Tuesday 17 April 2012

Tawny Mining Bees

Well, spring seems to have gone into partial retreat and the cool temperatures have certainly limited the number of insects that I've seen. However, one small but particularly attractive bee has been busy in the brief spells of sunshine. At this time of year the Tawny Mining Bee is common in parks and gardens throughout much of the UK. The females dig holes, often in lawns, that can usually be spotted because of the mound of excavated soil that surrounds them. In these they will lay eggs which will emerge the following year.


A female Tawny Mining Bee on some heather in some recent sunshine

If you're patient you can watch them come and go from their holes. They're very industrious, not only excavating the holes but then laying eggs in them and stocking them with nectar and pollen for the newly emerged bees to feed on.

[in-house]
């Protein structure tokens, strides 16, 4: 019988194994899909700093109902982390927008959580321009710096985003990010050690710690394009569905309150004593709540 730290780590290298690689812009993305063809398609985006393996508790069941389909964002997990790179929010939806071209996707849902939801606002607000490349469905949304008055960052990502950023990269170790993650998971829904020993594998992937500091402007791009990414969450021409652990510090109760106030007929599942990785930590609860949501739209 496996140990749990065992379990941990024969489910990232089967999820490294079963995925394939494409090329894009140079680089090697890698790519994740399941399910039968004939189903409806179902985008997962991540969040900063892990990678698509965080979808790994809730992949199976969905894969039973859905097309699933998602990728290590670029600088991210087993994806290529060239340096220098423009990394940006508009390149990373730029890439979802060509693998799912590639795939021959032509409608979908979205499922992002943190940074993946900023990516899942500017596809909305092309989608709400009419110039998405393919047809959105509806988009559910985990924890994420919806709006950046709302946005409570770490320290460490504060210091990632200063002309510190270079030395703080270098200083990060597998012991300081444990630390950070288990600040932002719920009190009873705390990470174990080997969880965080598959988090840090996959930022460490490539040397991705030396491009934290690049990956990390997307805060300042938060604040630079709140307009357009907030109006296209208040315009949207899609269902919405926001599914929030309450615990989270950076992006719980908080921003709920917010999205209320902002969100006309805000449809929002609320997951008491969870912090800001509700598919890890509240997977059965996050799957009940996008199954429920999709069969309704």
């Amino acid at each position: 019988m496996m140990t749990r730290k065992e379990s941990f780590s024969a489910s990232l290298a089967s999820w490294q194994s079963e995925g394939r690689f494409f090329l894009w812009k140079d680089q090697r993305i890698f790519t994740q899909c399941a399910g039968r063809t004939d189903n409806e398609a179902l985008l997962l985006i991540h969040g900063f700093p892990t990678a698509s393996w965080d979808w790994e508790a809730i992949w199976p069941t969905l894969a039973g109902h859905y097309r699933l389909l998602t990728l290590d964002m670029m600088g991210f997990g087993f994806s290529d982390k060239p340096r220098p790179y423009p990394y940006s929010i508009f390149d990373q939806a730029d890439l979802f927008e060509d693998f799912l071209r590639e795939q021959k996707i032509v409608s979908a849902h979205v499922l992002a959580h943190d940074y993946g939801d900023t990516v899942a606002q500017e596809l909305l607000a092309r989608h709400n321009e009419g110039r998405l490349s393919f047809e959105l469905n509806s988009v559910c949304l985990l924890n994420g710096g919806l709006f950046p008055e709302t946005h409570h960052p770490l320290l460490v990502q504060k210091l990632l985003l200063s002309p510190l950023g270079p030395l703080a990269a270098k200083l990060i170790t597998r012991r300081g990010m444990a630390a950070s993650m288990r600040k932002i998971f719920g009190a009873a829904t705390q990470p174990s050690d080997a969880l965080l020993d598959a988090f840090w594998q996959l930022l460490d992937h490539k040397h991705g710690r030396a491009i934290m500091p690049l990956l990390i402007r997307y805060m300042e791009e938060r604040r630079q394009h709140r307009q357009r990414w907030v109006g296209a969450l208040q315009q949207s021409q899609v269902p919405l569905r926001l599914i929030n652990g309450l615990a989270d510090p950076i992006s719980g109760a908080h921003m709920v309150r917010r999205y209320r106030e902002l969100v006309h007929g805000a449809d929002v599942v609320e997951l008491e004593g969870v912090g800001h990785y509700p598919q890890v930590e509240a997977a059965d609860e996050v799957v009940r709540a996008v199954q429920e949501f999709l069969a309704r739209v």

A female sat in the entrance to her nest hole

...and entering the nest hole

It is only the females that have the striking orange fur, the males are smaller and quite drab in comparison.

A male Tawny Mining Bee

but their pale facial hair does make the males quite photogenic!

Tawny Mining Bees are normally on the wing from early April until early June so they should be around for another few weeks.


  1. Matt - what stunning pictures and information. Congratulations and thank you. I learned something today that bees go underground. Cheers from New Zealand - Julie

  2. Can you tell me if this is a Male Tawny Mining bee, there were several of them in the polytunnel at work but these were flying into a dead sunflower curled up leaves and also around a hole in the wood, as with this one.


  3. Hello,

    To me that looks very much like a Red Mason Bee rather than a Tawny Mining Bee.

    best wishes